* Walter Kerr Theatre, New York City * Written by Eugene O’Neill * Directed by Daniel Sullivan * Starring Cherry Jones, Gabriel Byrne, and Roy Dotrice

Cherry Jones is one of today’s few great performers (and the only out lesbian) whose stardom derives from her work on Broadway rather than in movies or TV. The current revival of Eugene O’Neill’s *A Moon for the Misbegotten* was produced specifically to showcase her in one of the prime roles for women in 20th century American drama. The play, O’Neill’s last, is essentially a portrait of his brother in the guise of James Tyrone, Jr., a dissolute actor who’s drinking himself to death (played by the Irish actor Gabriel Byrne). Josie Hogan is an earthy big-bone gal whose father (an excellent performance by Roy Dotrice) farms land owned by Tyrone. She prides herself on being “the scandal of the neighborhood” for sleeping with all the guys, and her job in the play is to offer redemption to Tyrone, who in turn unmasks the innocent virgin who lives underneath Josie’s bluff exterior.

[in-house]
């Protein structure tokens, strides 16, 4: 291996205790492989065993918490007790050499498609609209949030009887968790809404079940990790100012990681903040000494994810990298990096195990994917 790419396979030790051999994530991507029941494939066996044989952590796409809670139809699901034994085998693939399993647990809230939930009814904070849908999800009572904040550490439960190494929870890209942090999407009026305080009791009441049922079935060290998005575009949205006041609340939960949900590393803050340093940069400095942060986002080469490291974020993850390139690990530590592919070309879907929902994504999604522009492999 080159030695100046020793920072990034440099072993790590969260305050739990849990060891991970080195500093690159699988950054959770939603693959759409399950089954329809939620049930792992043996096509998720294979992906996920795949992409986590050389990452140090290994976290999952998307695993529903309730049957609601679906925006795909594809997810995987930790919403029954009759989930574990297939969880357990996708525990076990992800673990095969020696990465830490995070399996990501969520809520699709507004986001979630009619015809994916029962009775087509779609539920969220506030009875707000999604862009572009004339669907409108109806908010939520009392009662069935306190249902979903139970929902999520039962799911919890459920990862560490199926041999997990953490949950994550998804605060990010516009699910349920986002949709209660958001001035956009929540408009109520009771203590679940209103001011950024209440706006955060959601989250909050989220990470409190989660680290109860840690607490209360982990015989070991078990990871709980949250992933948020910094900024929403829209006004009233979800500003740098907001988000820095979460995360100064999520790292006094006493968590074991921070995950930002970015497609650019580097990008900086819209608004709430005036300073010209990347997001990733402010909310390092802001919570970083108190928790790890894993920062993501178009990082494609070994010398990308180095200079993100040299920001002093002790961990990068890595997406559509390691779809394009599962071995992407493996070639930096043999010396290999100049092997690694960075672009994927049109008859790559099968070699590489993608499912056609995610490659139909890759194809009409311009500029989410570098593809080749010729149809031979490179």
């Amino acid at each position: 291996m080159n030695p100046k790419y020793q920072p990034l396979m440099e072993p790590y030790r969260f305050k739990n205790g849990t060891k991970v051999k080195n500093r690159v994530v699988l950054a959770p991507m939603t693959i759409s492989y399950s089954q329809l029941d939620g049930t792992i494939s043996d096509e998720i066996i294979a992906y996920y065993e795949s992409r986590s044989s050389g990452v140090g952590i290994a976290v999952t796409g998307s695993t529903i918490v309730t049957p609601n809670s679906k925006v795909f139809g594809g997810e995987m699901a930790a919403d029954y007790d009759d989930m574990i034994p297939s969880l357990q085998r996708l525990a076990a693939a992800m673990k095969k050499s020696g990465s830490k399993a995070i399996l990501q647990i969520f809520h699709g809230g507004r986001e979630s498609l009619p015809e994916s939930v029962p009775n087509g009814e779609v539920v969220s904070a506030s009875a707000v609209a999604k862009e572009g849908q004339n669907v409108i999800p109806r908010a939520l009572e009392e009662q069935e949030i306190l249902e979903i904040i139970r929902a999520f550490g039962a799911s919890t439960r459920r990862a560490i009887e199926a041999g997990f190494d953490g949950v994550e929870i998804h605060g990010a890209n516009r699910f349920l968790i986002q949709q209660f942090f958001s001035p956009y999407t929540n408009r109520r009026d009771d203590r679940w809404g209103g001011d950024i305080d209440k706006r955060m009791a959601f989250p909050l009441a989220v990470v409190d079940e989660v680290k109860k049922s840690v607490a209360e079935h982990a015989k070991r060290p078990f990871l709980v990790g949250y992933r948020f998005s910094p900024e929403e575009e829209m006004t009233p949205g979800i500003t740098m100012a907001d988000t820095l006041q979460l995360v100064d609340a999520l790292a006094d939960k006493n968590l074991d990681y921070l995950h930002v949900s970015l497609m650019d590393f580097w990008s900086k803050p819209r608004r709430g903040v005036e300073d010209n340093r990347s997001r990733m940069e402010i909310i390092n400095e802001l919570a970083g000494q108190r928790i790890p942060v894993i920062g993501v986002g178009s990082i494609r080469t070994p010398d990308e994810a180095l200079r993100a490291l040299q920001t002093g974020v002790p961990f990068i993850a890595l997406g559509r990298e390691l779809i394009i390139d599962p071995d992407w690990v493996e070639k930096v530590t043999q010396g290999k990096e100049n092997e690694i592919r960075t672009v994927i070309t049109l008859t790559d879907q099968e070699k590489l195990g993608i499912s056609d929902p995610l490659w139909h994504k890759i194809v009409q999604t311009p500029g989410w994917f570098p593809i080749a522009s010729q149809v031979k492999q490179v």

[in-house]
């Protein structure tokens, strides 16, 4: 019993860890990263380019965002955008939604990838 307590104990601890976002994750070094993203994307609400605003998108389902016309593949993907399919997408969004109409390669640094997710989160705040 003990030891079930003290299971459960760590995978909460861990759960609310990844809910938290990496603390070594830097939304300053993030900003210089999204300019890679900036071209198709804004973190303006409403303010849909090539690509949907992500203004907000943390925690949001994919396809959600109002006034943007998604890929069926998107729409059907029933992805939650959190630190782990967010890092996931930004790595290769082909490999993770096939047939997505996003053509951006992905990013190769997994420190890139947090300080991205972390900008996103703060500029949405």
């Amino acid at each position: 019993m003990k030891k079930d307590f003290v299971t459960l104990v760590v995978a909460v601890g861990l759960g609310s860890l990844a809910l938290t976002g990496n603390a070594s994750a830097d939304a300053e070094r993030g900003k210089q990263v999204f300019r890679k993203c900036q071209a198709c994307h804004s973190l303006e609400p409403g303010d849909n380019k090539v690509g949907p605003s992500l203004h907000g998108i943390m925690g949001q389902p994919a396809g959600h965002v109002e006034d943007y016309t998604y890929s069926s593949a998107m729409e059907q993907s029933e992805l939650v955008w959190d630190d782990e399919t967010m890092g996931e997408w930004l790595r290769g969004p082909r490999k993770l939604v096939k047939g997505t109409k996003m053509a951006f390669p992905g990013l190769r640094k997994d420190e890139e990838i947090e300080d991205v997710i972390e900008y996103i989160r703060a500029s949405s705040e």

The play is stolidly old-fashioned in its psychology, running on rigid gender roles and classic Catholic body-hatred. And yet, in this honestly acted production, it has a powerfully haunting impact. The long scene in which Tyrone lies in Josie’s arms and confesses his worst sin -- that he missed his mother’s funeral because he was holed up drunk with a floozy -- becomes a stirring act of sexual healing.

Jones is good if a little squeaky-clean as Josie. What’s fascinating about the production is the added nuance that her lesbianism brings to the character. Maybe it’s that she doesn’t seem destroyed but rather liberated to have her secret aired. In any case, when the script exposes Josie’s slutty past as empty boasting, it’s possible for us to recognize her counterfeit heterosexuality as the protective camouflage by which a rural lesbian learns to survive and thrive -- an unprecedented interpetation of this classic American play.

The Advocate, May 9, 2000

| music | arts | men and sex